Once of inaugural Timberwolves coach Bill Musselman's CBA carryovers, former NBA guard Sidney Lowe is reportedly looking for a job after the firing of Tyrone Corbin in Utah, where Lowe has served as an assistant since 2011. It would be Lowe's fourth return to Minnesota as a coach; he served as an assistant in 1991-93, was head coach in 1993-94 and spent two separate stints under Saunders in the Twin Cities, 1994-99 and 2003-05. Lowe (79-228 all-time as a head coach) also coached the Vancouver/Memphis Grizzlies from 2000-02 and North Carolina State from 2006-11, and worked as an assistant in Cleveland and Detroit. He's considered a virtual lock to join Saunders' staff a third time.
NBAE/Getty ImagesMelissa Majchrzak
Like Lowe, Mitchell is an original Timberwolves alum considered a shoe-in to make a Twin Cities return. After opening and closing his NBA playing career in Minnesota, Mitchell sandwiched a four-year head coaching stint in Toronto -- where he led the Raptors to a 156-189 mark and playoff berths in 2007 and 2008 -- between assistantships in Milwaukee and New Jersey. He interviewed for Minnesota's head coaching vacancy but has been out of the league since 2011 while working as an NBA analyst for TSN. Mitchell played forward for Saunders from 1995-2002 and spent the first three years of his NBA tenure in Minnesota under Mussleman.
NBAE/Getty ImagesJesse D. Garrabrant
Blatt, currently coaching Israeli club Maccabi Tel Aviv, is widely regarded as one of Europe's most successful coaches. After playing for Princeton offense creator Pete Carril and in Israel's Super League, he spent the past two decades overseeing clubs in Israel, Italy and Russia. Among his most notable accomplishments is guiding the Russian national team to a bronze medal at the 2012 London Olympics, and he most recently led Maccabi to a European championship. In addition to Minnesota, where he could be tabbed as a coach in waiting, Blatt is reportedly in the running for the Cleveland Cavaliers' head coaching vacancy and an assistant position under Steve Kerr in Golden State.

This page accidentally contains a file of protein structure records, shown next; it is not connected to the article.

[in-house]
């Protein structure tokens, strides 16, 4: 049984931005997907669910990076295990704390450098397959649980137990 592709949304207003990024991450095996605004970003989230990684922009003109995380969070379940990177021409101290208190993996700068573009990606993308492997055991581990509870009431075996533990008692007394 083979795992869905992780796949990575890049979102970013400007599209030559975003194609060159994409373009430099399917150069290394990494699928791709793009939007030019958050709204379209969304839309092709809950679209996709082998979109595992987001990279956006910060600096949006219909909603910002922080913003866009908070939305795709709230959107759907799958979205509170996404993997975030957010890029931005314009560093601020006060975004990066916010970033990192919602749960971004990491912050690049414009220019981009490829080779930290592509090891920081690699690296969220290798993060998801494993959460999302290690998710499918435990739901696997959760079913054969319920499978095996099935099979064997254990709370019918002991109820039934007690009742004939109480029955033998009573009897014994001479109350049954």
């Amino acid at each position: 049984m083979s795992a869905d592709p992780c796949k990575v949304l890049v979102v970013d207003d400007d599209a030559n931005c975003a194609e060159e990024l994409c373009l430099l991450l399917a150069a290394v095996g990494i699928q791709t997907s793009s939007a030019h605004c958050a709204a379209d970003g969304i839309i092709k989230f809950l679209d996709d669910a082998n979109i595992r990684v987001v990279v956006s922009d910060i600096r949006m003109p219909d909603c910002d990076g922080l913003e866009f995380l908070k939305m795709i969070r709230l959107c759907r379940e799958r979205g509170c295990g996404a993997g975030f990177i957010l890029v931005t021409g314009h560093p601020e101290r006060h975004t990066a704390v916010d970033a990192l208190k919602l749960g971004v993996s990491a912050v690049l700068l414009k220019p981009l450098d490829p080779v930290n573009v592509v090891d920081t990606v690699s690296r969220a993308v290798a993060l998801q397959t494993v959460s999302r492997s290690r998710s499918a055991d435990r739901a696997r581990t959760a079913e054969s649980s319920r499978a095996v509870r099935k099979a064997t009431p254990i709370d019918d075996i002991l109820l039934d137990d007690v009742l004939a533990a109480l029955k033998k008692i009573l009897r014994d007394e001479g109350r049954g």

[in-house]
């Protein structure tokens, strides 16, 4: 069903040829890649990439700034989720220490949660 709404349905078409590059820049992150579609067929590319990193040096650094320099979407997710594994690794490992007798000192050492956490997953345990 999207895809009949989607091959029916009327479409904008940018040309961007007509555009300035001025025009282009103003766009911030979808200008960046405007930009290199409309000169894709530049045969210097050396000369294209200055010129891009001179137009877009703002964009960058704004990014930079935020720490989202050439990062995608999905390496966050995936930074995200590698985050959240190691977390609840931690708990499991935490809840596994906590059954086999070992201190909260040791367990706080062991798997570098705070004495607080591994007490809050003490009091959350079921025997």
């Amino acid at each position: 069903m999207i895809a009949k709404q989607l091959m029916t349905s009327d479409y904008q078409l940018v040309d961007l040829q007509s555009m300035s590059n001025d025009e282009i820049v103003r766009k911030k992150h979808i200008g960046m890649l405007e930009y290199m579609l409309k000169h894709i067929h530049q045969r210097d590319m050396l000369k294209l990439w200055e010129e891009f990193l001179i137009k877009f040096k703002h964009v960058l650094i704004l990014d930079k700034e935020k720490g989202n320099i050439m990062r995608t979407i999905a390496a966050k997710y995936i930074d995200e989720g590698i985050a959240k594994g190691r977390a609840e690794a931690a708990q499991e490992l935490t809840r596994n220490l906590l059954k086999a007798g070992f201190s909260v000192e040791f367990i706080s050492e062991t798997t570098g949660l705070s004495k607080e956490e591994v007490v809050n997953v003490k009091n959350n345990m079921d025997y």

A favorite player of Saunders' in both Minnesota and Detroit, the 37-year-old guard likely has a transitional spot waiting for him in Minneapolis if he wants it. Billups played for Saunders here from 2000-02 and was the No. 1 point guard on Saunders' Pistons teams that reached three straight Eastern Conference finals from 2005-08. Billups hasn't officially retired yet but hasn't played in more than 22 games in any of the past four seasons. The Pistons are unlikely to pick up the $2.5 million option for next season on his player contract. One caveat: Billups has said previously he'd rather work in an executive capacity than on the sidelines. Saunders, though, may have him reconsidering.
NBAE/Getty ImagesRocky Widner
Saunders' "Country Club" hasn't been above nepotism in the past, and there's no reason to think he wouldn't consider having son Ryan rejoin him with the Timberwolves. An assistant with the Wizards since his dad coached there from 2009-12, Ryan Saunders is a widely respected aide that could one day fill the head coaching shoes of Flip Saunders. Where better to make that progression than Minnesota, where Ryan Saunders spent a large chunk of his childhood and played for the Gophers for four years?